Who done it? Photo:  Kelly Slater

Who done it? Photo: Kelly Slater

Fuckwit? Who you callin’ a fuckwit? In a controversial, not-so-recent Instagram post, Kelly Slater went back and forth with a few die-hard Gold Coast locals over a photo he uploaded of “FUCKWIT” tagged in wax across his windshield. While the details of the event remain unclear — i.e. whether or not the tagger knew it was Kelly’s car — or even if the perpetrator was a Goldie local, these details are beside the point. The heated discussion over Instagram reveals an underlying trend in localism these days: an unfettered disregard for logic.

Talk about biting the hand that feeds you. Kelly has contributed so much to contemporary surfing — from setting trends in board design to setting the stage for numerous modern maneuvers — that very few can truthfully say their surfing would be exactly what it is without his influence. For this very reason it seems counterintuitive for anyone to accept all these advances and then attack him through social media.

Usually localism occurs for one of two reasons: to maintain the exclusivity of a spot, or for the sake of others’ safety. While sometimes the means of achieving these objectives is questionable, at the very least there is some sort of logic behind it. In Kelly’s case, however, it’s extremely doubtful that he was putting others’ safety at risk, and when it comes to exclusivity, Kelly mentions himself, “I’m no ‘local’ but I’ve been surfing here since 1987 and it’s always been crowded beyond belief.”

Considering all of this, the question remains — why? Why do surfers continue to hate on other surfers for no reason?

Maybe this time it was for attention, or maybe it was just a way to blow off steam built up from the frustration of dealing with crowds in the lineup. No matter the case, it simply doesn’t make sense.

Even the traditional idea of maintaining the secrecy of a spot, though, is on shaky footing these days. Many surfers are quick to be territorial when it comes to their home breaks, but also spend their time surfing other waves across the globe. If they have the right to be territorial at home, why do they feel that they also have the right to invade other people’s home breaks? This way of thinking truly undermines the necessity for mutual respect.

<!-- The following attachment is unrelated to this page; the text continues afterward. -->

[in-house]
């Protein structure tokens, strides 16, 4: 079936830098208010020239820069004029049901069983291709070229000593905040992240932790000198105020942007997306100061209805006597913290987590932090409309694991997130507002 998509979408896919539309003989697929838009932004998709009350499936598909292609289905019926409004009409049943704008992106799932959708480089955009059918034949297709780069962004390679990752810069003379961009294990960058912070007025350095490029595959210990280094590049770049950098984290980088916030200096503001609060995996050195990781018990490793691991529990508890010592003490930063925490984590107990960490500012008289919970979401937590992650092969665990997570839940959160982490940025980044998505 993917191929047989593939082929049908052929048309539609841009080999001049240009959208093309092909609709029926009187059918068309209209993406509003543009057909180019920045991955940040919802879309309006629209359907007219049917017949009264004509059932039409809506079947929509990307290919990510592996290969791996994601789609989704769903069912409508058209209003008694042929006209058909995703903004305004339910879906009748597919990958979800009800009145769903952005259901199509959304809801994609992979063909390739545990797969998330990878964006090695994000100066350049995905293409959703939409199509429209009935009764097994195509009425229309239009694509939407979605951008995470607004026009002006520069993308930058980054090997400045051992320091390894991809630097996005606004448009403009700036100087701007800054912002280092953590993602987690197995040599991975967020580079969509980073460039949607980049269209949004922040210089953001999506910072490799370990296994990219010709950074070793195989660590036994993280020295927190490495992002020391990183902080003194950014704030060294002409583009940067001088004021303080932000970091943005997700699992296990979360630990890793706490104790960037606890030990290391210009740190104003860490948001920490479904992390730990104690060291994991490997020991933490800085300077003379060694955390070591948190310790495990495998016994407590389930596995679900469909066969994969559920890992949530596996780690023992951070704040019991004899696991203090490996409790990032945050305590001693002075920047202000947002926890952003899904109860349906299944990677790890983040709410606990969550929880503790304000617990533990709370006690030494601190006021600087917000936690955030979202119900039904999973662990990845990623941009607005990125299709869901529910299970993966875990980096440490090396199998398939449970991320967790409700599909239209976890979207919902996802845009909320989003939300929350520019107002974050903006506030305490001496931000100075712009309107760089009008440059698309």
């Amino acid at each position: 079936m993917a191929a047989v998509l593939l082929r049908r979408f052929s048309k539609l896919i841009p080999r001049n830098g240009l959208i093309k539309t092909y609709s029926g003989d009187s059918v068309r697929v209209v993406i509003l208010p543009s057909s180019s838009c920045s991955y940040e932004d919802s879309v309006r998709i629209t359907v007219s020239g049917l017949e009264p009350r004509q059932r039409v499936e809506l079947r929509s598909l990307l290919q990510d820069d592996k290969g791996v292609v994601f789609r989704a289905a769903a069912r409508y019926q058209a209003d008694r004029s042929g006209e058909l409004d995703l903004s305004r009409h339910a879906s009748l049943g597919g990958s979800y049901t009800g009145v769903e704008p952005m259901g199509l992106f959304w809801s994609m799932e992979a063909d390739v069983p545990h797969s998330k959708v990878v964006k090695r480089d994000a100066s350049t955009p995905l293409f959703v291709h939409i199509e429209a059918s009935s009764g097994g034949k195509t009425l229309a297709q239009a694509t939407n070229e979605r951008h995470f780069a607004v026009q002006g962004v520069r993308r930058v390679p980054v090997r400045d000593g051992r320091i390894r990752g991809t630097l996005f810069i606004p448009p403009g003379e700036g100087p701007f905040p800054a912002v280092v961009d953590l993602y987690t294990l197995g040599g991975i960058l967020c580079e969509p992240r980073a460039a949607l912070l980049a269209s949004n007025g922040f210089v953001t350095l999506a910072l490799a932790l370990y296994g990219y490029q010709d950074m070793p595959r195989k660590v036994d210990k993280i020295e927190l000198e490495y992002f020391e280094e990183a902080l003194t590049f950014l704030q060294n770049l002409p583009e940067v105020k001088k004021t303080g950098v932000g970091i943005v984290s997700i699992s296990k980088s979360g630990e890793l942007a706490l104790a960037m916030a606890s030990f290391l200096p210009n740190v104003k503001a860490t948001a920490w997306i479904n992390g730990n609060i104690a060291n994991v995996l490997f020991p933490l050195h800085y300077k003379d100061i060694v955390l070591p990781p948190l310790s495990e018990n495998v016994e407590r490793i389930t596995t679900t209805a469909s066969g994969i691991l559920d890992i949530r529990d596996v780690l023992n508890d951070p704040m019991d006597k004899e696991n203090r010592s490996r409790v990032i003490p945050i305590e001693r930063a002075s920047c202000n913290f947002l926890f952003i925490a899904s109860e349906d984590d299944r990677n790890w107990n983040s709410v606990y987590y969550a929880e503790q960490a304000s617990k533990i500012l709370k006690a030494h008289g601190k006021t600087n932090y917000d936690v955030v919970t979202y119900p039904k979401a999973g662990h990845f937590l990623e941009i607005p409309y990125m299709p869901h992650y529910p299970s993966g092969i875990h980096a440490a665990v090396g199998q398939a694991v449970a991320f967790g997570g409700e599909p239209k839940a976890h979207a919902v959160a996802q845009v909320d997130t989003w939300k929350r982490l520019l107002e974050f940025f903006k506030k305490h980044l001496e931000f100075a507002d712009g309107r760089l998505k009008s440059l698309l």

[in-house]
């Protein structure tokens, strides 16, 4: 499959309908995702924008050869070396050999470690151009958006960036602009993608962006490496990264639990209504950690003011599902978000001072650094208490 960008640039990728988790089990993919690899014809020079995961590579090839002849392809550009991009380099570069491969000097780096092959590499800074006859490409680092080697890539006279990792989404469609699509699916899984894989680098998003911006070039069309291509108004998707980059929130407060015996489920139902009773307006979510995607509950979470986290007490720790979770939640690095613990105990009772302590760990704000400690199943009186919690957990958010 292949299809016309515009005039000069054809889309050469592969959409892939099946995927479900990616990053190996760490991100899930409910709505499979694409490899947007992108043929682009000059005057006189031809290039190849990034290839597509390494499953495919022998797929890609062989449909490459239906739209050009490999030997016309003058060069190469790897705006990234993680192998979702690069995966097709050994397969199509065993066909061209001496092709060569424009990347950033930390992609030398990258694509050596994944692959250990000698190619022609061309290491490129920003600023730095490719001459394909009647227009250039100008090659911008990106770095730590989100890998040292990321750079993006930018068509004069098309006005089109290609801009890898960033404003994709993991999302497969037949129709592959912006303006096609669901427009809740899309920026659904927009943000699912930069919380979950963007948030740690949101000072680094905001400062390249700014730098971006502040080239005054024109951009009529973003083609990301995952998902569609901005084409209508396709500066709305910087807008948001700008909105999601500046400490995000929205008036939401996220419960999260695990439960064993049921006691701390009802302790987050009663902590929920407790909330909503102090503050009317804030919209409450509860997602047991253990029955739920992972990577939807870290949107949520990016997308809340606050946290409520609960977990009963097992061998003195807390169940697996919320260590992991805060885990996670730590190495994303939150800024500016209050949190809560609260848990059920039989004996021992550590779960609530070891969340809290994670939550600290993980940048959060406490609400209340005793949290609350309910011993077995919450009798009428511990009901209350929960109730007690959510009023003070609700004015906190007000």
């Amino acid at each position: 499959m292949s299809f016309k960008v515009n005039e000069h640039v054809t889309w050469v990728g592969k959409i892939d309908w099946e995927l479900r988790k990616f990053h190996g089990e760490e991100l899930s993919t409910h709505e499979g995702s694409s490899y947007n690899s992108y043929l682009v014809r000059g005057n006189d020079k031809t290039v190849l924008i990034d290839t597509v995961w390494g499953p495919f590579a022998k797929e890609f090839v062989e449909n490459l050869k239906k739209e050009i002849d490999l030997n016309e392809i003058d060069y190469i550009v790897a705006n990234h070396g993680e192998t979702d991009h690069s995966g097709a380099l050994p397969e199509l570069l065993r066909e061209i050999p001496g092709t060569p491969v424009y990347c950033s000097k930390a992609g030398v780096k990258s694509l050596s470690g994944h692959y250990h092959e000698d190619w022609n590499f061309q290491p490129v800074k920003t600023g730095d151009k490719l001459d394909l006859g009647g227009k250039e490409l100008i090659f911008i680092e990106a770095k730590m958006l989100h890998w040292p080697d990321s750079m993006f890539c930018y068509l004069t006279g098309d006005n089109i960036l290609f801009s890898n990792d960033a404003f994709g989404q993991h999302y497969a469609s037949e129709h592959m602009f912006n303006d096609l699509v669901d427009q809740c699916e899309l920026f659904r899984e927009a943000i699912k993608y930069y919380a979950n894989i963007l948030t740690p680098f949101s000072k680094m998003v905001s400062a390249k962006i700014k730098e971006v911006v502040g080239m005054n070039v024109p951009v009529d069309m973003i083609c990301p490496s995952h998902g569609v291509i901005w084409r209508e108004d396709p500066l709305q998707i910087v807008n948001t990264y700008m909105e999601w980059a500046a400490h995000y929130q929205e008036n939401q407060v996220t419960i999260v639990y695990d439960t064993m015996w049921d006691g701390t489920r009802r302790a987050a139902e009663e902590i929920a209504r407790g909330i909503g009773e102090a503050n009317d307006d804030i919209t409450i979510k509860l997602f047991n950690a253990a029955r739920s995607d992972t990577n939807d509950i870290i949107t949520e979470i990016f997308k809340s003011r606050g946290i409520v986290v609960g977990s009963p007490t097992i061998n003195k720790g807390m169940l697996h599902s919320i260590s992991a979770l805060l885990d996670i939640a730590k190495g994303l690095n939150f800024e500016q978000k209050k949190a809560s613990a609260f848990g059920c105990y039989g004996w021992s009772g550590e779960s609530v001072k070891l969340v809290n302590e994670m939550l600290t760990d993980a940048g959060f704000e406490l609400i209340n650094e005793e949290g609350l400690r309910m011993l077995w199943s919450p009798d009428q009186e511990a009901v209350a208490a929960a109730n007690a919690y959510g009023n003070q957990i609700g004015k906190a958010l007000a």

In no way does this mean surfing must become lollipops and rainbows all the time, but the appropriation of surf spots among certain groups defies the idea that most if not all people commonly agree with: the ocean doesn’t belong to anyone. Also, seeking to maintain the exclusivity of a spot in the face of a growing surfing population is a fleeting exercise in futility. If a spot is that great, something’s gotta give eventually.

By its very nature localism also alienates surfers from one another — the ones in the club that are allowed to surf the spot versus everyone else. But what if all of a sudden the people that had been turned away for so long were needed in order to keep the wave alive?

Lowers, for example, can be one of the best but most frustrating waves on the planet due to how crowded it can get. But the same throngs of surfers that flock there day in and day out were the same ones that came together for the Save Trestles campaign, opposing the toll road extension that threatened the wave. For more localized spots, the threat of suddenly losing them to development is much higher because there are less people to protect them.

When it boils down to it, acts of localism are just one person or group’s attempt to take out their anger on others, and in many ways they lack any kind of logical footing. It is therefore up to us to decide if we’d rather perpetuate this dog-eat-dog form of surfing, or approach things in a more reasonable way.


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